Cooper was in the Air Force working as a crash rescue firefighter in Pleiku, Vietnam, in 1970 when he was 19. He was fighting a fire caused by a mortar round hitting a carbon dioxide cylinder. He said he didn’t know what hit him, but he was suddenly blown backward. He regained his composure and continued fighting the fire.
Doctors later discovered Cooper’s lower back had been crushed and they offered him a medical discharge. He declined and took a transfer to the information field at Itazuke Air Force Base in Japan. He served there for a year, working as a radio broadcaster before he transferred to Pope Air Force Base in North Carolina.
Cooper has always been a singer, songwriter and musician. He worked a little as an actor. He owned a real estate company in Bellingham and a log-home building business in Des Moines. He has undergone 20 surgeries, including six on his leg and a dozen on his spine. His right leg has extensive nerve damage. He finally accepted permanent disability status in 1995, retroactive to 1992.
Last year, his leg became infected and the infection spread throughout his body. “For eight months, I was always recovering, never healing,” he said. “They wanted to amputate the leg. They were fighting to save my life.” The doctors saved his leg, now fused at the knee. “It doesn’t bend,” he said.
Cooper had heard about the Trac Fab power chair and applied to the Hotes Foundation. He saw an opportunity to get outdoors again. He was chosen because he met the criteria: “100 percent disabled, a service-connected injury, service in Vietnam. They vet carefully, using documented, verifiable evidence,” he said.
When the chair was delivered in September, “it gave me a grin from ear to ear,” Cooper said. “It is so important for mobility. The tracks will let me do something constructive; to participate and not be isolated. I want to enjoy my property.” He had a vision of working on his place and landscaping, but his shop was burglarized earlier this summer. Thieves stole all of his power tools, electric screwdrivers, staple gun, nail guns and a 100-pound winch.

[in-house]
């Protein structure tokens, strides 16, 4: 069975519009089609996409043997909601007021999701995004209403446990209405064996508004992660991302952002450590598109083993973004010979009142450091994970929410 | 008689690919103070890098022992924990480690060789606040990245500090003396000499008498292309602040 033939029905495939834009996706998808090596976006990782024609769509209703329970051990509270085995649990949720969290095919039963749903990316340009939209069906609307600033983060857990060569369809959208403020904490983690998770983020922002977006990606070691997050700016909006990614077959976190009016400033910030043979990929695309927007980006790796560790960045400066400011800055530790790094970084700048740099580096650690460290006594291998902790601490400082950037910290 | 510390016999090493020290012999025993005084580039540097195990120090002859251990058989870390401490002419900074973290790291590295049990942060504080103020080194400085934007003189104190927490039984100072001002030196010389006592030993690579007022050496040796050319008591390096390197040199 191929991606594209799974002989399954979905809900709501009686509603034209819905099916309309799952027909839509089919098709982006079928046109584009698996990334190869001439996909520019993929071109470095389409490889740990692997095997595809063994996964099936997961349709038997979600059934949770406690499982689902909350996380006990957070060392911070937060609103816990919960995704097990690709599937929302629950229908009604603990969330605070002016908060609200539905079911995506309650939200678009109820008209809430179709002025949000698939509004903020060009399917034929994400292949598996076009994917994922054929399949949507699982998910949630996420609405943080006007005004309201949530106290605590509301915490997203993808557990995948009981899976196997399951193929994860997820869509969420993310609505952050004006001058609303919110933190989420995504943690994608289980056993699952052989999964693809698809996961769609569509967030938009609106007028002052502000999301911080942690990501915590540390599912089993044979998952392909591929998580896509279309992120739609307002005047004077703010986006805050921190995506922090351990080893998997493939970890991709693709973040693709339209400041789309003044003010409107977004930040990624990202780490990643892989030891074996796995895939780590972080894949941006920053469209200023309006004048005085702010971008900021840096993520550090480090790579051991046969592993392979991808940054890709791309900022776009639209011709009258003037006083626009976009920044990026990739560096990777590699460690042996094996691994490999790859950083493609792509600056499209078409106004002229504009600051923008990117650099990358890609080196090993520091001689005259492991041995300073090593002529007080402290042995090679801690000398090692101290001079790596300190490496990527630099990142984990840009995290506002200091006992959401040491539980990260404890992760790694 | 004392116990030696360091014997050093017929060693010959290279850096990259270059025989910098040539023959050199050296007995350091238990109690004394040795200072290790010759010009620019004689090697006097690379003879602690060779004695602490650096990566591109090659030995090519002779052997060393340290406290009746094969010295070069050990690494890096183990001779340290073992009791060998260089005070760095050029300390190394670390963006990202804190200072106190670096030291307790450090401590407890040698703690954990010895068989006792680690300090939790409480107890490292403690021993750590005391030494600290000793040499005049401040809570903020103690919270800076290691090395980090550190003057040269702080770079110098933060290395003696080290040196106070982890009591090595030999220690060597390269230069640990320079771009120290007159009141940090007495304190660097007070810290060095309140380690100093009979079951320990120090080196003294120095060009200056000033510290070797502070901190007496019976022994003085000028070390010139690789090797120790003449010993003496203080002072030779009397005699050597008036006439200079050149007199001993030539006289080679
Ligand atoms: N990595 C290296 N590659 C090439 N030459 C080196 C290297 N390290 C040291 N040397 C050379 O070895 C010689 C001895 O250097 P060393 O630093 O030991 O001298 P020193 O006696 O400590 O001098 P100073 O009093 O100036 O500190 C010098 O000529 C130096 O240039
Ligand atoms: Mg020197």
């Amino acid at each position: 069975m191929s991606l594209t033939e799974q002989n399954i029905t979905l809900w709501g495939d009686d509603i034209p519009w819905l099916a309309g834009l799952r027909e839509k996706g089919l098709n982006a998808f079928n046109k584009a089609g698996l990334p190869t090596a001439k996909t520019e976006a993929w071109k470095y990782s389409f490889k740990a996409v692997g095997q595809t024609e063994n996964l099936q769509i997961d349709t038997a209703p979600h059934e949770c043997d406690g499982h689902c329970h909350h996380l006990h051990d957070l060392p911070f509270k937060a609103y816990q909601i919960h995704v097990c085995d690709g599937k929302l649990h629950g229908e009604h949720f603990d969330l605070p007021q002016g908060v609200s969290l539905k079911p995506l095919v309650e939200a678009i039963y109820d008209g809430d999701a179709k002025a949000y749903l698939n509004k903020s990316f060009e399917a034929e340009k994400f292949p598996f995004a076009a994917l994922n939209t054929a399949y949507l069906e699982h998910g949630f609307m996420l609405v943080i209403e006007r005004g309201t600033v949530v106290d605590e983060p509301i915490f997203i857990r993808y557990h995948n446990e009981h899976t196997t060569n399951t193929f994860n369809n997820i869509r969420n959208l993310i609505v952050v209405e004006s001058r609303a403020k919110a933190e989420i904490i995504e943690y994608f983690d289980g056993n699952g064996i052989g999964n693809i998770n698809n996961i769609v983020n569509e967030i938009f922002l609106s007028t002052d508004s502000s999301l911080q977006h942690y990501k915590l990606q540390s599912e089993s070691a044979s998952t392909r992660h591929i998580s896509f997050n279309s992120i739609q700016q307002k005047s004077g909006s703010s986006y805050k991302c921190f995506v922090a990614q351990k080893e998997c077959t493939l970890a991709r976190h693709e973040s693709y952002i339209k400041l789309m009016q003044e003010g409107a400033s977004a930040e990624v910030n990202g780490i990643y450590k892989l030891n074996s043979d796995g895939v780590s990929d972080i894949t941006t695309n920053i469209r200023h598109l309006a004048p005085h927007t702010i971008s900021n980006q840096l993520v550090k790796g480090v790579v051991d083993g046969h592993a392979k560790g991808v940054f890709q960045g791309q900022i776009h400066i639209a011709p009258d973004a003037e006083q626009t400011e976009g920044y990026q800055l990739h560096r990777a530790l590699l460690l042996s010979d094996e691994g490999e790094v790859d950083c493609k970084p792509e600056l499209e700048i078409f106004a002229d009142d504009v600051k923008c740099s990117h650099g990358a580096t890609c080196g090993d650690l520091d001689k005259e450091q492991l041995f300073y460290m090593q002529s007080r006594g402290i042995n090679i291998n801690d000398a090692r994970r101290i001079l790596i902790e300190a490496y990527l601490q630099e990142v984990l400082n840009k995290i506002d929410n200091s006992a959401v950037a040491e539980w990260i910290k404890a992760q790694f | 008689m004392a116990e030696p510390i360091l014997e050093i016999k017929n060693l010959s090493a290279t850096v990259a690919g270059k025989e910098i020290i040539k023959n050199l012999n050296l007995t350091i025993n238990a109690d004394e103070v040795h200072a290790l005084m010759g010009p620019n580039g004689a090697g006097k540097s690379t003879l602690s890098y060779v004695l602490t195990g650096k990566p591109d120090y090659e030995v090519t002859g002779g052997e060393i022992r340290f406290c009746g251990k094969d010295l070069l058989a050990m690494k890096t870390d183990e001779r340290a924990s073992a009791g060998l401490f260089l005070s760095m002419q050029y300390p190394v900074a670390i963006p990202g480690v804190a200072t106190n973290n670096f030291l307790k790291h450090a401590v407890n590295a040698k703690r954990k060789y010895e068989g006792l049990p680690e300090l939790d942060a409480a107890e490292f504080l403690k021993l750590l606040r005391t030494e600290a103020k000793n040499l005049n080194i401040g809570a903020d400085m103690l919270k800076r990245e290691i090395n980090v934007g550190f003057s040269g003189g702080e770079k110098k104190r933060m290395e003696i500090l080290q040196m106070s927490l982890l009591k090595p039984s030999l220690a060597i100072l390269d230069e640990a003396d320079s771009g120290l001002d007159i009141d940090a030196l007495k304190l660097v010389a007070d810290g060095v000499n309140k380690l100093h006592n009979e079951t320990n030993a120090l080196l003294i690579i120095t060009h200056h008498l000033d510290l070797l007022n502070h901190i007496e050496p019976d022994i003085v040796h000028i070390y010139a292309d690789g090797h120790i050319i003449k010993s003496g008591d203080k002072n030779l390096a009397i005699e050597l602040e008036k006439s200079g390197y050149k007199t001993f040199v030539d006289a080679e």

Not discouraged, Cooper said, “I use the tools the VA gave me to deal with it, taking the negative and turning it into a positive. When I was in the hospital, I was an advocate for other hospitalized veterans. I want them to know there are resources to help them overcome their adversity.”
Cooper suffers from severe and chronic post-traumatic stress disorder, which he said is prevalent in former service members. “Twenty veterans every day commit suicide,” he said.
Born in the U.S. of Canadian parents, Cooper said he was raised to give back to his country without depending on the government. But he said he would stand up for the rights he earned and wants to help other veterans get the help they need. “Don’t let pride be confused with stubborn,” he said. “These are benefits to improve the quality of life.”
Cooper’s wife, Carolyn, said his experience in the VA Hospital was “a huge eye opener. Don’t give up,” she said.
Cooper qualified for a home improvements and structural alterations grant for injured service members to remodel his bathroom to make it handicap accessible. The VA also installed a wheelchair ramp entry to his waterfront deck in Lakebay on Carr Inlet, across from Kopachuck State Park. “It’s an uphill battle. Reaching out allows me to do some things I could not otherwise do,” he said.